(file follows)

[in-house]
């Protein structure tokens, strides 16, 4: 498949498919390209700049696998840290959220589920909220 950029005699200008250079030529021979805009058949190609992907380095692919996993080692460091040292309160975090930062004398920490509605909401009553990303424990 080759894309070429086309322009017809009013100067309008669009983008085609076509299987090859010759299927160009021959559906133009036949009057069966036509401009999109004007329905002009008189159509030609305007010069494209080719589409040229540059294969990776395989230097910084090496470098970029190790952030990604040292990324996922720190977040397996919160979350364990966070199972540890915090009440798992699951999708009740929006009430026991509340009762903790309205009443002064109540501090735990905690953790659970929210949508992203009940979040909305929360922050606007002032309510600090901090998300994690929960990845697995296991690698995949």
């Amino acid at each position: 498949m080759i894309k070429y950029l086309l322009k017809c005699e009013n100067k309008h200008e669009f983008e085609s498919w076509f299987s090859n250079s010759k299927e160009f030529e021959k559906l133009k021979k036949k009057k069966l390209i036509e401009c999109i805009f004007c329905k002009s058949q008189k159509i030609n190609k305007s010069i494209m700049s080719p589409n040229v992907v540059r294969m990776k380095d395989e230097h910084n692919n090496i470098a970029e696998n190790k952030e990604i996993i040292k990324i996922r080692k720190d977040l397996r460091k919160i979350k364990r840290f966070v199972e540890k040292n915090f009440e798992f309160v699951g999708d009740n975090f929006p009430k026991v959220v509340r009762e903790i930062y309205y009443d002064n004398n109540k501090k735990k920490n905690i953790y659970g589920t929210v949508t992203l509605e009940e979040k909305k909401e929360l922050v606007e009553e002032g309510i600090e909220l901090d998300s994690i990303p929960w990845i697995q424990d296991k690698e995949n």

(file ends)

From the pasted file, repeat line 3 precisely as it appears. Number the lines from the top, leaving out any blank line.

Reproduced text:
């Amino acid at each position: 498949m080759i894309k070429y950029l086309l322009k017809c005699e009013n100067k309008h200008e669009f983008e085609s498919w076509f299987s090859n250079s010759k299927e160009f030529e021959k559906l133009k021979k036949k009057k069966l390209i036509e401009c999109i805009f004007c329905k002009s058949q008189k159509i030609n190609k305007s010069i494209m700049s080719p589409n040229v992907v540059r294969m990776k380095d395989e230097h910084n692919n090496i470098a970029e696998n190790k952030e990604i996993i040292k990324i996922r080692k720190d977040l397996r460091k919160i979350k364990r840290f966070v199972e540890k040292n915090f009440e798992f309160v699951g999708d009740n975090f929006p009430k026991v959220v509340r009762e903790i930062y309205y009443d002064n004398n109540k501090k735990k920490n905690i953790y659970g589920t929210v949508t992203l509605e009940e979040k909305k909401e929360l922050v606007e009553e002032g309510i600090e909220l901090d998300s994690i990303p929960w990845i697995q424990d296991k690698e995949n």